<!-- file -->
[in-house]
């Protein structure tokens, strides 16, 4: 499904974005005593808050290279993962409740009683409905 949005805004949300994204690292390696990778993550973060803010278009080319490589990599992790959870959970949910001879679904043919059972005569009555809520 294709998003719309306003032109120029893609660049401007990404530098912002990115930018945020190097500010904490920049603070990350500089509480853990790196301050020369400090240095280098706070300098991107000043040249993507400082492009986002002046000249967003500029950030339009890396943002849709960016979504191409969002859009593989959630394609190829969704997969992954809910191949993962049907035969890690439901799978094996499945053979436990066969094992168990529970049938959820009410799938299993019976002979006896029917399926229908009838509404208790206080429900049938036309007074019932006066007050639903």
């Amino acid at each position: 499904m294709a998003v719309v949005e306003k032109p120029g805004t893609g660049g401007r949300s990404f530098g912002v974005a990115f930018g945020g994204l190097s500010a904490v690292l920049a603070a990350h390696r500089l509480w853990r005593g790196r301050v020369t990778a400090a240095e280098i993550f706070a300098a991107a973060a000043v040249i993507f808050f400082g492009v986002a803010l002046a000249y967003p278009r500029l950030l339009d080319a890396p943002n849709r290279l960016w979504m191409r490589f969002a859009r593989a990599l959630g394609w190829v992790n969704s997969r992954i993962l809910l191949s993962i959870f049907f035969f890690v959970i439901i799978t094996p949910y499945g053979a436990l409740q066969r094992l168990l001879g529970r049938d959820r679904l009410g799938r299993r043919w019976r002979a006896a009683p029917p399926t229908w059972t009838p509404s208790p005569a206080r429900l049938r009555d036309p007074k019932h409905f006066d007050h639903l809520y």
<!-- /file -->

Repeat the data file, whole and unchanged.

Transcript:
[in-house]
């Protein structure tokens, strides 16, 4: 499904974005005593808050290279993962409740009683409905 949005805004949300994204690292390696990778993550973060803010278009080319490589990599992790959870959970949910001879679904043919059972005569009555809520 294709998003719309306003032109120029893609660049401007990404530098912002990115930018945020190097500010904490920049603070990350500089509480853990790196301050020369400090240095280098706070300098991107000043040249993507400082492009986002002046000249967003500029950030339009890396943002849709960016979504191409969002859009593989959630394609190829969704997969992954809910191949993962049907035969890690439901799978094996499945053979436990066969094992168990529970049938959820009410799938299993019976002979006896029917399926229908009838509404208790206080429900049938036309007074019932006066007050639903």
């Amino acid at each position: 499904m294709a998003v719309v949005e306003k032109p120029g805004t893609g660049g401007r949300s990404f530098g912002v974005a990115f930018g945020g994204l190097s500010a904490v690292l920049a603070a990350h390696r500089l509480w853990r005593g790196r301050v020369t990778a400090a240095e280098i993550f706070a300098a991107a973060a000043v040249i993507f808050f400082g492009v986002a803010l002046a000249y967003p278009r500029l950030l339009d080319a890396p943002n849709r290279l960016w979504m191409r490589f969002a859009r593989a990599l959630g394609w190829v992790n969704s997969r992954i993962l809910l191949s993962i959870f049907f035969f890690v959970i439901i799978t094996p949910y499945g053979a436990l409740q066969r094992l168990l001879g529970r049938d959820r679904l009410g799938r299993r043919w019976r002979a006896a009683p029917p399926t229908w059972t009838p509404s208790p005569a206080r429900l049938r009555d036309p007074k019932h409905f006066d007050h639903l809520y």